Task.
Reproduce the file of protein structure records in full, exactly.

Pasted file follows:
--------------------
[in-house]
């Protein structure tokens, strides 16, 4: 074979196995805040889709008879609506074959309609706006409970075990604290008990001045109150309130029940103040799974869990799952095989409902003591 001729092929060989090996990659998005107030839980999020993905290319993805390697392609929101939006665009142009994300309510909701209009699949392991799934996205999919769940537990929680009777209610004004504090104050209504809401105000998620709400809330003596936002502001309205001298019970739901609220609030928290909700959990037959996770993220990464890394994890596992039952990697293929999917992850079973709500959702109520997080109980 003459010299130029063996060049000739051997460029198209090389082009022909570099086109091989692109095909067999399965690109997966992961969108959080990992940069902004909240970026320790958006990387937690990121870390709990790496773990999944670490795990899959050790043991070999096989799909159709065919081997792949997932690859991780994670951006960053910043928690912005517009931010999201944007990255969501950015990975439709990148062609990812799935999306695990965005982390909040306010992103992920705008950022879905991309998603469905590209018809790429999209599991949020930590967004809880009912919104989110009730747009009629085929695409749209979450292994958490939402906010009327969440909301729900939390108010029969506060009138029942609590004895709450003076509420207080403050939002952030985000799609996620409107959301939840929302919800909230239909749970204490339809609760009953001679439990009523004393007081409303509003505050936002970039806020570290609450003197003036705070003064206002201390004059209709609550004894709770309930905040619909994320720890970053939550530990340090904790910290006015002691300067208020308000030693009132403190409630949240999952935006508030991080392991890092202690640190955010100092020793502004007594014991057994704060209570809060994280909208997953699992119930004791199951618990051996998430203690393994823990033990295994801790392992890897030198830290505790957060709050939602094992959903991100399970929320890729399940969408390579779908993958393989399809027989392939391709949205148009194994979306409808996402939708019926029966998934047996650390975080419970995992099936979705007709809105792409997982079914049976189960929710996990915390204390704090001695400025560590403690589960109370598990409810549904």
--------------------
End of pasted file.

[in-house]
């Protein structure tokens, strides 16, 4: 074979196995805040889709008879609506074959309609706006409970075990604290008990001045109150309130029940103040799974869990799952095989409902003591 001729092929060989090996990659998005107030839980999020993905290319993805390697392609929101939006665009142009994300309510909701209009699949392991799934996205999919769940537990929680009777209610004004504090104050209504809401105000998620709400809330003596936002502001309205001298019970739901609220609030928290909700959990037959996770993220990464890394994890596992039952990697293929999917992850079973709500959702109520997080109980 003459010299130029063996060049000739051997460029198209090389082009022909570099086109091989692109095909067999399965690109997966992961969108959080990992940069902004909240970026320790958006990387937690990121870390709990790496773990999944670490795990899959050790043991070999096989799909159709065919081997792949997932690859991780994670951006960053910043928690912005517009931010999201944007990255969501950015990975439709990148062609990812799935999306695990965005982390909040306010992103992920705008950022879905991309998603469905590209018809790429999209599991949020930590967004809880009912919104989110009730747009009629085929695409749209979450292994958490939402906010009327969440909301729900939390108010029969506060009138029942609590004895709450003076509420207080403050939002952030985000799609996620409107959301939840929302919800909230239909749970204490339809609760009953001679439990009523004393007081409303509003505050936002970039806020570290609450003197003036705070003064206002201390004059209709609550004894709770309930905040619909994320720890970053939550530990340090904790910290006015002691300067208020308000030693009132403190409630949240999952935006508030991080392991890092202690640190955010100092020793502004007594014991057994704060209570809060994280909208997953699992119930004791199951618990051996998430203690393994823990033990295994801790392992890897030198830290505790957060709050939602094992959903991100399970929320890729399940969408390579779908993958393989399809027989392939391709949205148009194994979306409808996402939708019926029966998934047996650390975080419970995992099936979705007709809105792409997982079914049976189960929710996990915390204390704090001695400025560590403690589960109370598990409810549904």